The Righteous Mind - Jonathan Haidt and Liberal vs Conservative ethics

Approaching Infinity

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Laura said:
Taking all this together suggests that the 6 foundation moral system is a consequence of this spiritual influence on humanity, that the evolution of GROUPS isn't so much evolution as an expression of spiritual connections at higher levels. The conflict within the individual isn't so much the conflict of double-mindedness due to evolution on the two tracks, but rather the conflict of the soul vs. the animal based body system.
I had similar thoughts while reading Haidt (it's become a habit whenever reading materialist evolutionary accounts!). I'd just add that in a sense, it's both evolution AND spiritual connection. In other words, I don't see anything wrong with Haidt's main story: selfishness was adaptive for the individual in the group, but groupishness helped certain groups outcompete those who couldn't bind together. The roadblock for Darwinists is where those new traits come from - what their true nature is. They just write them off as random mutations. But as Laura wrote above, it's actually the establishing of a connection to higher spiritual levels. At a certain evolutionary level, beings can access more possibilities, and then manifest them.

Basically, having a good spiritual connection is evolutionarily adaptive for groups in the face of competition and attack both from individuals and other groups. Life has to have a very strong base of self-preservation in order to keep the species going so that it can reach higher levels. So STS is absolutely necessary for 2D and 3D. (There's a reason Ra said the requirement for STO graduation is only 51% STO, I think! Humans wouldn't survive long enough to polarize in that direction without a relatively healthy sense of self-preservation - food, shelter, reproduction...) And even groupishness needs to have a protective instinct, so that groups don't get wiped out. But like everything, it can get messy: free riders going unnoticed, extreme ethnic inclusivity/exclusivity, world wars, etc.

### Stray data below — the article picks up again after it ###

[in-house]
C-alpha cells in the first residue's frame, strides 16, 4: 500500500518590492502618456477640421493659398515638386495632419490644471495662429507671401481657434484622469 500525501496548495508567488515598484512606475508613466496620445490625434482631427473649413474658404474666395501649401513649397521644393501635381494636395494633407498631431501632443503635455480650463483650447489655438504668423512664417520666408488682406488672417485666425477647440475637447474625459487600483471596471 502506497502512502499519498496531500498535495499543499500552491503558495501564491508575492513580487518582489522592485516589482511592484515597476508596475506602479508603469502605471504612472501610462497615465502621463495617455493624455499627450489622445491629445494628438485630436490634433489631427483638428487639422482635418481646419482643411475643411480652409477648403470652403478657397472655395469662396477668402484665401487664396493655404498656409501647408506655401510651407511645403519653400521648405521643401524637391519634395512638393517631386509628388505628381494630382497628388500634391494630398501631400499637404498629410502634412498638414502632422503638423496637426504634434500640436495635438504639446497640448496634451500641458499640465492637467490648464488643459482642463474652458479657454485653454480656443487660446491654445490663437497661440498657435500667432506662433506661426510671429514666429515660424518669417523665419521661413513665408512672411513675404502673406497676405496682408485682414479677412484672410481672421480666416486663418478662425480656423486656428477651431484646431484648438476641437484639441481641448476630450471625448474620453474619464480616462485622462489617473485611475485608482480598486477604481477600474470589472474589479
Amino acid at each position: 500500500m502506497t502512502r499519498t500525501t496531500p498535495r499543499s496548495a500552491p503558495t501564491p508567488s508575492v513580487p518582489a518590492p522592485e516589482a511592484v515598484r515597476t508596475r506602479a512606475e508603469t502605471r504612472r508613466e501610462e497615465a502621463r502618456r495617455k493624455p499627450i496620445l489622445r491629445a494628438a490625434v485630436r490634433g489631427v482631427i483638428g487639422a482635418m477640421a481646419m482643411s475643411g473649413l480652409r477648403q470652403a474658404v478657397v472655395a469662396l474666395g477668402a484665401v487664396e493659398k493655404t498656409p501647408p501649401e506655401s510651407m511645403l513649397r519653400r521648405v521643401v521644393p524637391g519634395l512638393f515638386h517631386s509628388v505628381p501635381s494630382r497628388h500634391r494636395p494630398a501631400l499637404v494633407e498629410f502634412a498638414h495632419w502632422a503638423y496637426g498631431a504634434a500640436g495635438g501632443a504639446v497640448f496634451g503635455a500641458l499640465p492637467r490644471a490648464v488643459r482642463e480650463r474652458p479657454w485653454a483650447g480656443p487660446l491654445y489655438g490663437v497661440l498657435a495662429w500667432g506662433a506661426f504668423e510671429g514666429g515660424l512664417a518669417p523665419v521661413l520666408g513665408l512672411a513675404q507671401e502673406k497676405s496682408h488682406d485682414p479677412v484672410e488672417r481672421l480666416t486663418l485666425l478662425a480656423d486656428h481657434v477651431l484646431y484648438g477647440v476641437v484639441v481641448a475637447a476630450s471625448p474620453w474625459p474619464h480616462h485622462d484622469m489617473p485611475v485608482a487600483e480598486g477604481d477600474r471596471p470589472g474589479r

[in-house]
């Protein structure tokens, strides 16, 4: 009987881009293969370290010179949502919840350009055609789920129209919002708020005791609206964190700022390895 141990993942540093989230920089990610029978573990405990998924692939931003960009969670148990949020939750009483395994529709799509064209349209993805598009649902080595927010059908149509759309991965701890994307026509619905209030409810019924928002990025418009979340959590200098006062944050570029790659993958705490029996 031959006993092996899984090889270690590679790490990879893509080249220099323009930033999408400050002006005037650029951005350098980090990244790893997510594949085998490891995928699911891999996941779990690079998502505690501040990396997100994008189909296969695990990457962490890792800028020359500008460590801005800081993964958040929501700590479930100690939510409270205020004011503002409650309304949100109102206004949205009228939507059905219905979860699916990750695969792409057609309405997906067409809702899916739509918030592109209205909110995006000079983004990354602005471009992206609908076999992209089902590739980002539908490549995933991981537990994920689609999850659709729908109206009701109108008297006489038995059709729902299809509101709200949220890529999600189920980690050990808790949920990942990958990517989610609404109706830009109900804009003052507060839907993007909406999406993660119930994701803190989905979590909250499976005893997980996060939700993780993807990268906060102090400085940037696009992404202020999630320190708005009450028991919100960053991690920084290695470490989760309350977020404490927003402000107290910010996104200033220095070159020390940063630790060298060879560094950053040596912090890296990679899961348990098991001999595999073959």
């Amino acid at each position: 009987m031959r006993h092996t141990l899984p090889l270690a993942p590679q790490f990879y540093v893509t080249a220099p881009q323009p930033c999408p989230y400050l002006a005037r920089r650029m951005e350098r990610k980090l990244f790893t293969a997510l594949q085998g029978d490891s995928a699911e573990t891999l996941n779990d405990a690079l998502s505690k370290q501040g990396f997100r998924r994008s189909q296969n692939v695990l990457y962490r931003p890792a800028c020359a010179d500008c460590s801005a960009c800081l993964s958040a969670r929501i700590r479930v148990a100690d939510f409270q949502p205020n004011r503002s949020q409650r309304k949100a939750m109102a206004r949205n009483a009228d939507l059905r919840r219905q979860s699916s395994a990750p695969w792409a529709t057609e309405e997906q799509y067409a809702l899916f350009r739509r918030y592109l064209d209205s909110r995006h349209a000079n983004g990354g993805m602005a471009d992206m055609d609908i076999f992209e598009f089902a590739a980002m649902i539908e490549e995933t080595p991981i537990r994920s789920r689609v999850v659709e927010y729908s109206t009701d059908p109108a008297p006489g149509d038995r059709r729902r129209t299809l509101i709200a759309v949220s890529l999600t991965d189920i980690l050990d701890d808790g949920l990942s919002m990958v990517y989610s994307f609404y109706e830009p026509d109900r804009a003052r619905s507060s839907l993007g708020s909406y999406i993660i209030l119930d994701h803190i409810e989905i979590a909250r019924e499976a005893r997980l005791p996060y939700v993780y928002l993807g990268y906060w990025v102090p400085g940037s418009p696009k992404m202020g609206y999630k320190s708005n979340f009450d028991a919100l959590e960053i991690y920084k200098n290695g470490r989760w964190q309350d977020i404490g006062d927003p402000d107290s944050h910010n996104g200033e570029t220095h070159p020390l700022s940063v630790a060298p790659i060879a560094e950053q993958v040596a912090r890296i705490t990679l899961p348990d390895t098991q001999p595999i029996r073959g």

Anyway, these are some of the thoughts I've had about this and why I suggested that the 3 foundation moral system of the Liberal left in the US is that of the Organic Portal, while the 6 foundation moral system of the right is more like the STO position which considers others - within a group - as self, so to say.

Obviously, as humans, we don't always get things right when they are stepped down from higher densities, but the group care, loyalty, submitting to the authority of the "group mind", and care for sanctity - higher principles - seem to be reflections of higher density STO influences. Yes, care for the individual is there, but is not the primary focus because, as the Cs say, its not the body but the soul that counts and to be body-centric is to be STS. That seems to describe the left/liberals pretty well.
I'm still trying to work this through in my mind to see if it holds. There's a bunch of data to take into account. E.g., check out the chart that Neil posted when he took the test: https://cassiopaea.org/forum/index.php/topic,45426.msg749091.html#msg749091 Liberals do have SOME of those other moral foundations, they're just not as strong as Care and Fairness. I'd be interested in seeing a breakdown of the extremes. Are there any outliers who don't value Loyalty, Authority and Purity at all? Maybe those would be the pure OP types? Or maybe those stats just reflect liberals "reflecting" a deeper morality, but in a caricatured version (e.g., the "organic food" purity in contrast to purity about sex).

Also there's the personality research to take into account (liberals being higher on openness to experience, conservatives being low on that and higher on conscientiousness, similar to the differences between women and men). As Haidt describes near the end, someone high on openness will probably find themselves in a liberal environment and then drink the koolaid to conform to their new group. Open types are also the ones to search out new ideas. Conservatives tend to stick to old ideas, even when they're stale and out of date. I think new revelations probably need open individuals to receive them.